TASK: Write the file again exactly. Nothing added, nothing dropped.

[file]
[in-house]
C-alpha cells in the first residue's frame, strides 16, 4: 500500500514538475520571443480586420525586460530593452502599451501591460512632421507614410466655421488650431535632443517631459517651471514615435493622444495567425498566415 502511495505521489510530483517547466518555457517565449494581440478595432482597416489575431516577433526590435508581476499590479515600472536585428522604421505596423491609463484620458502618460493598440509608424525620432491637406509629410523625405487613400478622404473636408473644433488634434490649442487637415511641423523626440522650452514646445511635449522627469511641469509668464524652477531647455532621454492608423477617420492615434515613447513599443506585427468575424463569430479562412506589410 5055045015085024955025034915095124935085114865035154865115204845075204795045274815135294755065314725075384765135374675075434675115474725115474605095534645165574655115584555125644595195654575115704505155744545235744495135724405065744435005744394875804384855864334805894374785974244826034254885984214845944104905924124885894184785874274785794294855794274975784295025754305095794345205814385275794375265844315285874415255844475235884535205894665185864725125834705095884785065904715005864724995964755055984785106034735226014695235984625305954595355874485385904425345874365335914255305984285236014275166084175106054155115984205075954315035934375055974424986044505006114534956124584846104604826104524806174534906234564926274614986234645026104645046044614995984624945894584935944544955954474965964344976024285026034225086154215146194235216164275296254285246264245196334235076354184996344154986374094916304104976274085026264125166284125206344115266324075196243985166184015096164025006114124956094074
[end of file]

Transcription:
[in-house]
C-alpha cells in the first residue's frame, strides 16, 4: 500500500514538475520571443480586420525586460530593452502599451501591460512632421507614410466655421488650431535632443517631459517651471514615435493622444495567425498566415 502511495505521489510530483517547466518555457517565449494581440478595432482597416489575431516577433526590435508581476499590479515600472536585428522604421505596423491609463484620458502618460493598440509608424525620432491637406509629410523625405487613400478622404473636408473644433488634434490649442487637415511641423523626440522650452514646445511635449522627469511641469509668464524652477531647455532621454492608423477617420492615434515613447513599443506585427468575424463569430479562412506589410 5055045015085024955025034915095124935085114865035154865115204845075204795045274815135294755065314725075384765135374675075434675115474725115474605095534645165574655115584555125644595195654575115704505155744545235744495135724405065744435005744394875804384855864334805894374785974244826034254885984214845944104905924124885894184785874274785794294855794274975784295025754305095794345205814385275794375265844315285874415255844475235884535205894665185864725125834705095884785065904715005864724995964755055984785106034735226014695235984625305954595355874485385904425345874365335914255305984285236014275166084175106054155115984205075954315035934375055974424986044505006114534956124584846104604826104524806174534906234564926274614986234645026104645046044614995984624945894584935944544955954474965964344976024285026034225086154215146194235216164275296254285246264245196334235076354184996344154986374094916304104976274085026264125166284125206344115266324075196243985166184015096164025006114124956094074